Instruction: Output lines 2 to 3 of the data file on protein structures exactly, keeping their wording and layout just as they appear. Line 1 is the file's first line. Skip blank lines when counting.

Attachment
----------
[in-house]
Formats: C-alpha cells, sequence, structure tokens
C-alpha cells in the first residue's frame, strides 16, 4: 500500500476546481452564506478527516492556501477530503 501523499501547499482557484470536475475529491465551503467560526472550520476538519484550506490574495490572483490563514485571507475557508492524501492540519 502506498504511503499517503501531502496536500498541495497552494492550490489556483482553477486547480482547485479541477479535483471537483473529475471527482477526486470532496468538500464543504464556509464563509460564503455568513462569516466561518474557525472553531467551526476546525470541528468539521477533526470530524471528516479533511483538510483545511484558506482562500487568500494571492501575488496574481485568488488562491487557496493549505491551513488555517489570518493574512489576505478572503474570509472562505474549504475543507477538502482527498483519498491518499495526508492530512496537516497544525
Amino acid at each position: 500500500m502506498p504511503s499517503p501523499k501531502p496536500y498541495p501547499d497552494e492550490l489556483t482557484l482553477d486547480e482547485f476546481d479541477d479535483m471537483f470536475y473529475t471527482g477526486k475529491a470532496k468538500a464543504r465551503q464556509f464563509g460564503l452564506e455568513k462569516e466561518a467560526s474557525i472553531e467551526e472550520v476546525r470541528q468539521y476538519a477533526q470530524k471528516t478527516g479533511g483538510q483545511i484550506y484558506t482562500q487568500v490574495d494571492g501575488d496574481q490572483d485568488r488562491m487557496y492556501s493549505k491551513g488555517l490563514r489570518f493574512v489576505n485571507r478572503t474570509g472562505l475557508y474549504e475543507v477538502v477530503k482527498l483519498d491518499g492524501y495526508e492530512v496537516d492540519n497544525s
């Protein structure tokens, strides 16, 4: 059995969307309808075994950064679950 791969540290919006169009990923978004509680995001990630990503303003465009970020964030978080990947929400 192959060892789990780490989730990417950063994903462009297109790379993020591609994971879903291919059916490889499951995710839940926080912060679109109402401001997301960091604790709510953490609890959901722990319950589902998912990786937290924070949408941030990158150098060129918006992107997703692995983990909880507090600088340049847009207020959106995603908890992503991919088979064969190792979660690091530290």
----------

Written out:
Formats: C-alpha cells, sequence, structure tokens
C-alpha cells in the first residue's frame, strides 16, 4: 500500500476546481452564506478527516492556501477530503 501523499501547499482557484470536475475529491465551503467560526472550520476538519484550506490574495490572483490563514485571507475557508492524501492540519 502506498504511503499517503501531502496536500498541495497552494492550490489556483482553477486547480482547485479541477479535483471537483473529475471527482477526486470532496468538500464543504464556509464563509460564503455568513462569516466561518474557525472553531467551526476546525470541528468539521477533526470530524471528516479533511483538510483545511484558506482562500487568500494571492501575488496574481485568488488562491487557496493549505491551513488555517489570518493574512489576505478572503474570509472562505474549504475543507477538502482527498483519498491518499495526508492530512496537516497544525